If YOU don’t deal with your Feelings, your FEELINGS will deal with You!

Every form of addiction is merely a symptom of emotional dissociation. For most of us who’ve struggled with one aspect of addiction or another, our compulsive behavior or dependence on a substance (whether illicit or not) began during childhood or adolescence. My personal addiction took the form of an eating disorder, which was cemented during my earliest years in a highchair, and lasted to well into my mid to late forties.

I’ve had the good fortune to have worked effectively with many clients who were addicted to eating, sex or porn. My own background as a compulsive eater and having finally discovered how to dismantle my addiction, gave me an intimate understanding about how to help others dismantle theirs.

One of the very few things returning to academia at the age of 41 taught me, was that nicotine addiction is the hardest to beat. I’m not 100% certain this is true, but it made sense to me at the time.

Smoking cessation clinics teach you about what I like to think of as, the ‘choreography of smoking and quitting.’ They may tell you how ritualized this behavior has become for you (and it has). They may teach breathing techniques to help you push past the immediate impulses you feel to light-up. Hell, there’s likely a whole lot they instruct you about, as they’re trying to help you quit… but is it enough to KEEP you away from those death sticks?

People engage in habituated behaviors to help them emotionally ‘cope.’ Millions of smokers, alcohol or drug abusers, gamblers, porn and/or sex addicts, etc., grew up harshly judging specific emotions they experienced when they were young, because those feeling states weren’t well-received by their parents.

What does a child do, when sadness, depression, anger, frustration, jealousy, sexual arousal, etc., are treated by our parental units as wrong or “unacceptable?” Children are like dogs, and vice versa. Both only want to please us, in hopes that “approved-of” behavior will gain them much-needed supplies of approval, attention and affection.

What happens though, to all the vitally important human emotions that get buried or discarded along a child’s journey to adulthood? Do these feelings ever get unearthed~ much less, accepted as normal and natural? Various religious practices and even Buddhism, essentially teach that darker feelings have no place within an enlightened soul. Generosity toward one’s fellow man, even to the extent of throwing one’s own feelings and needs under a speeding bus, is regarded as good and righteous.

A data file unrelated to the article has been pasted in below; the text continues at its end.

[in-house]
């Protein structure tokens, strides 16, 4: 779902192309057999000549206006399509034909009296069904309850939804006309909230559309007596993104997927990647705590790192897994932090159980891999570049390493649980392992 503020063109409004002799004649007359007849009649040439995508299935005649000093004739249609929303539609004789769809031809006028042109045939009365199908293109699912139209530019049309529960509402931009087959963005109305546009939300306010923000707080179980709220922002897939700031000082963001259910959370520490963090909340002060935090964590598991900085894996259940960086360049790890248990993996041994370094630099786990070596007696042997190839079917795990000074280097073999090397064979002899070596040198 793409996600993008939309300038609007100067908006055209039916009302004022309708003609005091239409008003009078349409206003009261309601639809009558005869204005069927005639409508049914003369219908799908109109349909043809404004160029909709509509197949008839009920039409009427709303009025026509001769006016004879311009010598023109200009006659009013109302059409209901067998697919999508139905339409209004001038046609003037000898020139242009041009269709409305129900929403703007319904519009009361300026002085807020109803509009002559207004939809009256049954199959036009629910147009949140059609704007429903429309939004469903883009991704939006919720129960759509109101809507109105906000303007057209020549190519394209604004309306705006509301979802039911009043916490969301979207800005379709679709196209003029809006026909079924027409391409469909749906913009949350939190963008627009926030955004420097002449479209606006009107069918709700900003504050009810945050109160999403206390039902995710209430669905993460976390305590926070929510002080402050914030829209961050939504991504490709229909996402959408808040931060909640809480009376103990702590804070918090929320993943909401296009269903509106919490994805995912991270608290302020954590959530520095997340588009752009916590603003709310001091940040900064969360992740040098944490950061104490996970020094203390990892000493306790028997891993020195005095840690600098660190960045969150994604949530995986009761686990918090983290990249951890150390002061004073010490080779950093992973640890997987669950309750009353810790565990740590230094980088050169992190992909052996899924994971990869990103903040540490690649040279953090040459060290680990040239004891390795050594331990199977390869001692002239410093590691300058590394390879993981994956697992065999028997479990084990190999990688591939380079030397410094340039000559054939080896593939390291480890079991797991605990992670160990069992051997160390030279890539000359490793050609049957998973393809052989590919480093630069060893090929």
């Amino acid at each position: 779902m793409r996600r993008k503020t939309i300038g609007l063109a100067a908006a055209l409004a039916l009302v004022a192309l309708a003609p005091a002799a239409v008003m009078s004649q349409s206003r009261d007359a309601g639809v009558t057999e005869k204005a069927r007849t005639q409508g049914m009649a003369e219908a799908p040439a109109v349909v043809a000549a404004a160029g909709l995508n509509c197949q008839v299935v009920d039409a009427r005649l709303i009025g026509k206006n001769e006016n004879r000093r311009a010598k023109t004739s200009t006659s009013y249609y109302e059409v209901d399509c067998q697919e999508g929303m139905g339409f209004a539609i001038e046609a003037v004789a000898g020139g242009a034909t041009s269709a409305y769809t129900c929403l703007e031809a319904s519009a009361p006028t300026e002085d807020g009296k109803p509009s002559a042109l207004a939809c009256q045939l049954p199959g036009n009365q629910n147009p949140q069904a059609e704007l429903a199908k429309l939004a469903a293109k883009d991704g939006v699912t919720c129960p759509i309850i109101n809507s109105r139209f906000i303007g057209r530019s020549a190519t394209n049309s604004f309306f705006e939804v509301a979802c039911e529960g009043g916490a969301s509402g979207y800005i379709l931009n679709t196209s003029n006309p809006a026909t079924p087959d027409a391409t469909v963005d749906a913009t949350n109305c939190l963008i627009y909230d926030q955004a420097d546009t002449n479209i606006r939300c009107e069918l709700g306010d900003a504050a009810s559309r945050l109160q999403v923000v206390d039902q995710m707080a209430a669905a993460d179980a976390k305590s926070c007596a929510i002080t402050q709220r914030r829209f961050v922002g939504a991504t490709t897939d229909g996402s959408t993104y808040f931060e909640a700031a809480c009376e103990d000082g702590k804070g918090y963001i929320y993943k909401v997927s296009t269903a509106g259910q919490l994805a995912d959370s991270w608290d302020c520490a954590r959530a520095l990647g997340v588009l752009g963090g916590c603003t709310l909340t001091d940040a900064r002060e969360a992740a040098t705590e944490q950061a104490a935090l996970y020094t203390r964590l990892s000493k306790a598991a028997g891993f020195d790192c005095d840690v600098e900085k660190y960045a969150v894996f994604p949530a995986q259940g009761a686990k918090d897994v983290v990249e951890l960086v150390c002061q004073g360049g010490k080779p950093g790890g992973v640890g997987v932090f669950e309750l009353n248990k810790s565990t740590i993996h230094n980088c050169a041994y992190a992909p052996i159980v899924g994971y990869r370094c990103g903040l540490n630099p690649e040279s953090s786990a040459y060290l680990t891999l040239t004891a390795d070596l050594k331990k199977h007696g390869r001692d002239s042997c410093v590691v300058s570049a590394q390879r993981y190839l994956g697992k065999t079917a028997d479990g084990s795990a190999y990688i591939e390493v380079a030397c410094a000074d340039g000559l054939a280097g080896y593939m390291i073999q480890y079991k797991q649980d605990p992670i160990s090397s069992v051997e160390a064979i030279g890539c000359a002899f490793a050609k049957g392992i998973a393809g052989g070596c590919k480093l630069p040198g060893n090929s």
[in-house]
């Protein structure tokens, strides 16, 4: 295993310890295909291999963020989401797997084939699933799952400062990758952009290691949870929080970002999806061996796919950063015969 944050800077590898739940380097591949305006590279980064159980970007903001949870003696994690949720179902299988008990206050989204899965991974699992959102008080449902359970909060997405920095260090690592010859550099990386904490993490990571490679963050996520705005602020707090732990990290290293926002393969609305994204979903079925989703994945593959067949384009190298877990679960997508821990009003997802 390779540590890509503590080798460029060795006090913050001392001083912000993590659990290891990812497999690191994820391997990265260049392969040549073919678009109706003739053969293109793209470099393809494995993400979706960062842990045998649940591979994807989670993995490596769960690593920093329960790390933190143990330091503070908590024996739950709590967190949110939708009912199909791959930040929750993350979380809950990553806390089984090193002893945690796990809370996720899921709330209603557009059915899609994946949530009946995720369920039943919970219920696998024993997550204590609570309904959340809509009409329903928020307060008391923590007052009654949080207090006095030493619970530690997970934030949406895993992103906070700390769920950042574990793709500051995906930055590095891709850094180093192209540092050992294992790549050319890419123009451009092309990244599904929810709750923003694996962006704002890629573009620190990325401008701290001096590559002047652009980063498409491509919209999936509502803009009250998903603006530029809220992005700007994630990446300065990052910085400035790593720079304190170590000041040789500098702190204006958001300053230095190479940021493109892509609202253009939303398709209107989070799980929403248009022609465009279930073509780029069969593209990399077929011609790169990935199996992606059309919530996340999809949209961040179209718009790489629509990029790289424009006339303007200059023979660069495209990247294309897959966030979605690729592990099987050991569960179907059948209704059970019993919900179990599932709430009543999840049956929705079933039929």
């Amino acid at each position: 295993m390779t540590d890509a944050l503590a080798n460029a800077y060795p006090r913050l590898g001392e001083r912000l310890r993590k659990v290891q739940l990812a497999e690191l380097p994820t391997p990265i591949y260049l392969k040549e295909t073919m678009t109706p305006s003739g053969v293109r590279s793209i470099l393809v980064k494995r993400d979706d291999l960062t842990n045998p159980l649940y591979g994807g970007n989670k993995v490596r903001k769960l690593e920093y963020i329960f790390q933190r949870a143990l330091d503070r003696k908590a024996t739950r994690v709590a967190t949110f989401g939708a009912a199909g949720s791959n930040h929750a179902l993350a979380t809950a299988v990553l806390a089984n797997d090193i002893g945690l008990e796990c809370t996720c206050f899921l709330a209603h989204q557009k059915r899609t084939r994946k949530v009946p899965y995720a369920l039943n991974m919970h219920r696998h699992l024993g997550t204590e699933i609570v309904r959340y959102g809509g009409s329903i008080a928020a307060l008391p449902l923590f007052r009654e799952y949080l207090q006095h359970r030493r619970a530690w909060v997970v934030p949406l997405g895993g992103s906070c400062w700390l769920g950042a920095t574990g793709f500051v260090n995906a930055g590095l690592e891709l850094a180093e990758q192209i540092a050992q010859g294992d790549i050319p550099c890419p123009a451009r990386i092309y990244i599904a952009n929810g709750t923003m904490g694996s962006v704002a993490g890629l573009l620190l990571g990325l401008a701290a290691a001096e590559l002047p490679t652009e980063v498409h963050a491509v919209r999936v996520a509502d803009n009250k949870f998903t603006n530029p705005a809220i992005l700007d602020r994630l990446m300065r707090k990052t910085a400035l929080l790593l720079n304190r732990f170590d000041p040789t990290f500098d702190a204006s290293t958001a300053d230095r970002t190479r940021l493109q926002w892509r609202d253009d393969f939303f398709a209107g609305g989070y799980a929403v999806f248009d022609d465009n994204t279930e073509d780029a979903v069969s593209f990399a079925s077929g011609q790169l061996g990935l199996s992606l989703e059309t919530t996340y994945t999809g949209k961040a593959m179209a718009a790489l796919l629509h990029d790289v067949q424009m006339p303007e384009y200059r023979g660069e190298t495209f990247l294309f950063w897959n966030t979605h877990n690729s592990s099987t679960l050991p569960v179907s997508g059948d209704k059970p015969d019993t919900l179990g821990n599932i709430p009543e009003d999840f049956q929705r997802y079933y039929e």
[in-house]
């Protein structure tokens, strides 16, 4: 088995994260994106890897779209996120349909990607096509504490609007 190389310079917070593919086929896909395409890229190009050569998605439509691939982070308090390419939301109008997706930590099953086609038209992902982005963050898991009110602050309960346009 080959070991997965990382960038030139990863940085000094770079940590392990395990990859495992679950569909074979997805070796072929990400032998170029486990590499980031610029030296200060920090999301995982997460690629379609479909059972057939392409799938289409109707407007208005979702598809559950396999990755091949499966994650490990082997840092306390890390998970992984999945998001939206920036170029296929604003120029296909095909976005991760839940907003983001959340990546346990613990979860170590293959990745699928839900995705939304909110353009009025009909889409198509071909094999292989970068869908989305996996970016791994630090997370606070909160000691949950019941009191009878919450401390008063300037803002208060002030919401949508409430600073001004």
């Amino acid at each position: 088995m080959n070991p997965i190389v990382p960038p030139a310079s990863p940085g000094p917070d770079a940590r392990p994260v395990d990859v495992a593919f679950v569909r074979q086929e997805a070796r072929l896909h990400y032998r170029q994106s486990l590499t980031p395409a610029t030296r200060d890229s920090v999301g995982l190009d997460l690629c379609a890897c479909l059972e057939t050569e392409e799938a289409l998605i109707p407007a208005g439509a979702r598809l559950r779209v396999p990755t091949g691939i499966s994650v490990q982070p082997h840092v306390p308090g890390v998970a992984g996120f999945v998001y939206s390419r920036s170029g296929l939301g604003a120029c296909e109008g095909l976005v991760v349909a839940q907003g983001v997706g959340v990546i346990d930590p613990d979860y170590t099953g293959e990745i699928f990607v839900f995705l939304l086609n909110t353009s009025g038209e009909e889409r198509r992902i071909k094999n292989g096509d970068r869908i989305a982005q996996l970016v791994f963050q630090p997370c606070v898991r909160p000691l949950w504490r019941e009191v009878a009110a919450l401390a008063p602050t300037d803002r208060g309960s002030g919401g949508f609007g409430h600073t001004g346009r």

When we surrender an addiction, we’re literally giving up on and walking away from a long-trusted and loyal friend that’s reliably helped us ‘change the channel’ on what we’re feeling in the moment, countless times. These emotions often manifest as irritation, frustration, anger, rage, sadness, emptiness, boredom, flatness, fatigue or depression. Sometimes, we land at a crossroads of sensing more than one feeling simultaneously, which creates a (normal, human) sensation in us, akin to ‘overwhelm.’

When someone’s been judging, fearing, running from and suppressing various emotional states lifelong, it can be pretty difficult when those feelings start floating up to the surface, without the aid of our longest and most reliable ‘friend,’ to take the edge off ‘em. And there we sit, assuming our now easily triggered sense of “irritation” is the by-product or fault of substance or behavioral pattern withdrawal. This isn’t quite accurate.

The truth of the matter is, these feelings have been alive, vibrant and wanting to be recognized, accepted and embraced since long before we found a convenient way to ‘manage’ them. Self-medicating substances or behaviors we cleverly implemented have simply kept a litany of emotions at bay, so we haven’t had to deal with ‘em.

Anger is the most enlivening, activating, stimulating and passionate human emotion we have in our feeling repertoire! If we’ve been taught to feel guilt and shame whenever it surfaces, we’re in big trouble. Whenever we suppress an emotion, it’s forced to grow larger and stronger. Have you ever felt intense feelings of love for someone, yet told yourself “it’s too early in this relationship to say, I Love You?” It starts to feel irrepressible, doesn’t it?

Borderlines TRY to keep their darker emotions under wraps in effort to be perceived as flawless and perfect, which inevitably drives volatile acting-out behaviors~ but who in our earliest life experiences taught us that ALL feelings were good and right? Surely not parents who were disconnected from their own darker emotions.

Addiction Recovery clinics and facilities do not teach people how to experience difficult emotions in their body, stay the fuck outta their head (no attaching meaning and reasons to ‘em), and learn to self-soothe. In addition, they fail to balance brain chemistry~ so if someone has a depression problem or obsessive-compulsive traits, they have no opportunity for real recovery if these imbalances are left unchecked and untreated. Thus, the recidivism rate for addiction “recovery” clinics is astronomically high (and have you ever seen the fees they charge??).

Years ago, I wrote a comprehensive article about addiction. I am hoping to publish it in book form fairly soon, but if you’d like to take a deep dive into what’s really needed to dismantle and recover from any type of addiction, you may read it here: https://sharischreiber.com/outgrowing-your-addiction/

Please pass this blog along to all in your life who may benefit from reading it.

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